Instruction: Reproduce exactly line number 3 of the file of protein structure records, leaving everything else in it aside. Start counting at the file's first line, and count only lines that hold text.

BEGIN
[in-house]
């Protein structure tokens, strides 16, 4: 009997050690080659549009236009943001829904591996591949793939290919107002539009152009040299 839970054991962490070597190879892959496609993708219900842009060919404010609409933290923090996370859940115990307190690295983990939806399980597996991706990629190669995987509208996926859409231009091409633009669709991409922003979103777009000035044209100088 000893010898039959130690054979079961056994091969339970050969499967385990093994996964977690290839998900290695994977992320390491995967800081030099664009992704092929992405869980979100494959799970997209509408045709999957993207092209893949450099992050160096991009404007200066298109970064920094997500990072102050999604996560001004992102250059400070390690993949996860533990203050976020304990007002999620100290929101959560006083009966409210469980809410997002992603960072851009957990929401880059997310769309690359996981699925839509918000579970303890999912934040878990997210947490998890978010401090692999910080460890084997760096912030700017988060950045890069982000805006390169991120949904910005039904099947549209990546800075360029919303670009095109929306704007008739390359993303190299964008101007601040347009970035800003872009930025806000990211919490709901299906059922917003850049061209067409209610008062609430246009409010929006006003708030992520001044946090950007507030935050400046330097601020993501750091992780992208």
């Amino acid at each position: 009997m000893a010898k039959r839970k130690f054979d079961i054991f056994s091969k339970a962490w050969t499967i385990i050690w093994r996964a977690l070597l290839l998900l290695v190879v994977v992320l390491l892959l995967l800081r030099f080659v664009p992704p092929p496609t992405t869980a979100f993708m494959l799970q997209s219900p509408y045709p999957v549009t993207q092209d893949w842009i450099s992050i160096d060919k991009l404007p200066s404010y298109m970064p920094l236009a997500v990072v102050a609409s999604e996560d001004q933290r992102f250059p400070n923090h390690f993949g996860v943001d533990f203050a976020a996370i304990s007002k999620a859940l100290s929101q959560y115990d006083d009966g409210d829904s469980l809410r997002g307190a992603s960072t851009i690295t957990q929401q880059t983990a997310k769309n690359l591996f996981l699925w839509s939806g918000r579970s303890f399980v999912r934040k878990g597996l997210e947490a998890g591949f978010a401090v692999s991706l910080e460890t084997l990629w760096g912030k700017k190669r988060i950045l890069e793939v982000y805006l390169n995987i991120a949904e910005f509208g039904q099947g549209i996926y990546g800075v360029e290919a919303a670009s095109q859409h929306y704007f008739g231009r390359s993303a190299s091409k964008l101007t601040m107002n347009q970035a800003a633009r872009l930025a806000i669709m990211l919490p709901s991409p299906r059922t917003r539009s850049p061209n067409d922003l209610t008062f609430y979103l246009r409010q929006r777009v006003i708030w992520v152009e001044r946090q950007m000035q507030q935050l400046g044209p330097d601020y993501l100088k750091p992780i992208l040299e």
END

């Amino acid at each position: 009997m000893a010898k039959r839970k130690f054979d079961i054991f056994s091969k339970a962490w050969t499967i385990i050690w093994r996964a977690l070597l290839l998900l290695v190879v994977v992320l390491l892959l995967l800081r030099f080659v664009p992704p092929p496609t992405t869980a979100f993708m494959l799970q997209s219900p509408y045709p999957v549009t993207q092209d893949w842009i450099s992050i160096d060919k991009l404007p200066s404010y298109m970064p920094l236009a997500v990072v102050a609409s999604e996560d001004q933290r992102f250059p400070n923090h390690f993949g996860v943001d533990f203050a976020a996370i304990s007002k999620a859940l100290s929101q959560y115990d006083d009966g409210d829904s469980l809410r997002g307190a992603s960072t851009i690295t957990q929401q880059t983990a997310k769309n690359l591996f996981l699925w839509s939806g918000r579970s303890f399980v999912r934040k878990g597996l997210e947490a998890g591949f978010a401090v692999s991706l910080e460890t084997l990629w760096g912030k700017k190669r988060i950045l890069e793939v982000y805006l390169n995987i991120a949904e910005f509208g039904q099947g549209i996926y990546g800075v360029e290919a919303a670009s095109q859409h929306y704007f008739g231009r390359s993303a190299s091409k964008l101007t601040m107002n347009q970035a800003a633009r872009l930025a806000i669709m990211l919490p709901s991409p299906r059922t917003r539009s850049p061209n067409d922003l209610t008062f609430y979103l246009r409010q929006r777009v006003i708030w992520v152009e001044r946090q950007m000035q507030q935050l400046g044209p330097d601020y993501l100088k750091p992780i992208l040299e």